By Tunku ‘Abidin Muhriz

Sitting days in Parliament since the last general election have consistently been exciting, and this week’s is no different, as the splendour of the Opening Ceremony quickly gave way to less thespian performances of the many men and fewer women Malaysians elected to represent them.

Giving plausible justifications for policy u-turns is a challenge for even the most confident of governments, and the decision to not introduce the GST Bill has been mercilessly seized upon by the opposition.  The opposition front bench, too, however, are not entirely blameless: after weeks of sustained denunciations of the legislation, they then exhibited ersatz anger after it was shelved.

This is a sad reflection of how too many politicians treat the chamber: as a theatre for antics where support or opposition to legislation is based on tribal political loyalties rather than a considered analysis of the impact on constituents.  On the opposition side there are ideologues of the left who will always oppose GST in principle, regardless of the availability of zero-rating and exemptions as mechanisms to shield the poor.  They joined forces with economic liberals who, while claiming to support GST in principle, barked spurious arguments to oppose implementation now.  But the benefits of GST – being a more efficient method of revenue collection that also promotes accountability – would apply regardless of the timing.

Similar things could be said about the government’s obstinacy with regard to local council elections.  There is no moral reason to deny local council elections.  Their restoration – a commitment made by Tunku Abdul Rahman himself – would greatly enhance democracy by removing the power of state governments to appoint cronies to local councils, enabling ordinary people to be involved in decisions affecting their communities, fostering competition between councils and service providers – driving down costs and saving taxpayers’ money – and furthering public understanding of how responsibilities are decentralised within our federation.

Although we all suspect that the government bottled on GST because of the threat of a mass demonstration and even some rebellions from its own backbenches, the ostensible reason given for the delay – to engage with the people and canvass public opinion – provides a tremendous opportunity which could permanently upgrade the legislative process in this country.  In other Commonwealth democracies, publicly available documents called Green and White Papers are usually issued months before a Bill is presented to parliament for debate.  Often, select committees will hold sessions where members of the public can actually present their ideas, thus shaping the legislation before it is even tabled.  I attended some of these sessions in the UK Parliament, and they are remarkable in how accessible and accountable legislators are made to be. Furthermore, throughout the legislative process, the House of Commons Library produces neutral factsheets detailing the bill’s progress and the likely impacts of the bill, so that constituents can lobby their MP for further amendments as the proposed law makes its way through parliament.  If this is what the government means by engaging with people and canvassing public opinion, it would be a hugely significant contribution to our democracy.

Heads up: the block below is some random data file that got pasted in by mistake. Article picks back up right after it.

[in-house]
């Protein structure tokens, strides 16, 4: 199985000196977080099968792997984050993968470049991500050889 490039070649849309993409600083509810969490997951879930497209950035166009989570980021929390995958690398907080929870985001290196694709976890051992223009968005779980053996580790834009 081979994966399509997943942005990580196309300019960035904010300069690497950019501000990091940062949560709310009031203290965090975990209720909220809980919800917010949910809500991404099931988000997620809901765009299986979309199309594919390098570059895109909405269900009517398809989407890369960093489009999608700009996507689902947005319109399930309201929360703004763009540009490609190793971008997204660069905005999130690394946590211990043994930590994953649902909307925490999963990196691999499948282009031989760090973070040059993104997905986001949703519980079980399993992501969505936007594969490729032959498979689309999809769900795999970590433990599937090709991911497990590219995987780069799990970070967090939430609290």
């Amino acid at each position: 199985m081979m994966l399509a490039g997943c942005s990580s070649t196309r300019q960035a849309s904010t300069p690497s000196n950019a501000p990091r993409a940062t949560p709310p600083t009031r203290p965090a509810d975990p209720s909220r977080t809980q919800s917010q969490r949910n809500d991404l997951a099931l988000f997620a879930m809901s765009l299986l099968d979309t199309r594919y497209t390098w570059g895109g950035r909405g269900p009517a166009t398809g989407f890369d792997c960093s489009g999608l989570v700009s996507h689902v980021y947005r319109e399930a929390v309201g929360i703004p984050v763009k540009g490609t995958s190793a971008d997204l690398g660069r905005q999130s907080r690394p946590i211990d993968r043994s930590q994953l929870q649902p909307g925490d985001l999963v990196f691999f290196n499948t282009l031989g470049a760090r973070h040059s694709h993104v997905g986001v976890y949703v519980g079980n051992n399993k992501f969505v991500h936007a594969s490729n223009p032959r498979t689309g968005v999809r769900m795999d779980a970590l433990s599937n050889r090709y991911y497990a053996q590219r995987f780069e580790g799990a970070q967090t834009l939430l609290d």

Another view is that the government will do no such thing, instead hoping to regain its two-thirds majority in the Dewan Rakyat at the next general election, and then cracking its whips to bulldoze the bill through.  That would be an unfortunate attitude to take, but in this regard they might have to factor in the power of a new force in parliament: the independents.

There have been many harsh words for these individuals of late, with accusations that they succumbed to financial or other incentives.  The more sympathetic criticisms cite genuine disillusionment with their former party’s leadership or policies.  Whatever the truth, defection is a parliamentarian’s right whose exercise will be judged by their constituents at the next election.  Such episodes will have reminded Malaysians of the importance to consider the merits of the individuals and not merely the symbol appearing next to their name on the ballot paper.

But something pleasant may happen between now and then.  What if – and I concede this is a big if – these newly-unshackled MPs surprise us all, by actually considering the policy merits of each piece of legislation?  They no longer receive any whip, and so are free to vote according to their conscience in every instance.  If they do this, they may well be rewarded by their constituents, and I dare say they would be far better MPs than sycophants who do all they can to please flip-flopping party leaders.

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Tunku ‘Abidin Muhriz is President of the Institute for Democracy and Economic Affairs (IDEAS).

This article was first published in The Sun on 19 March 2010.

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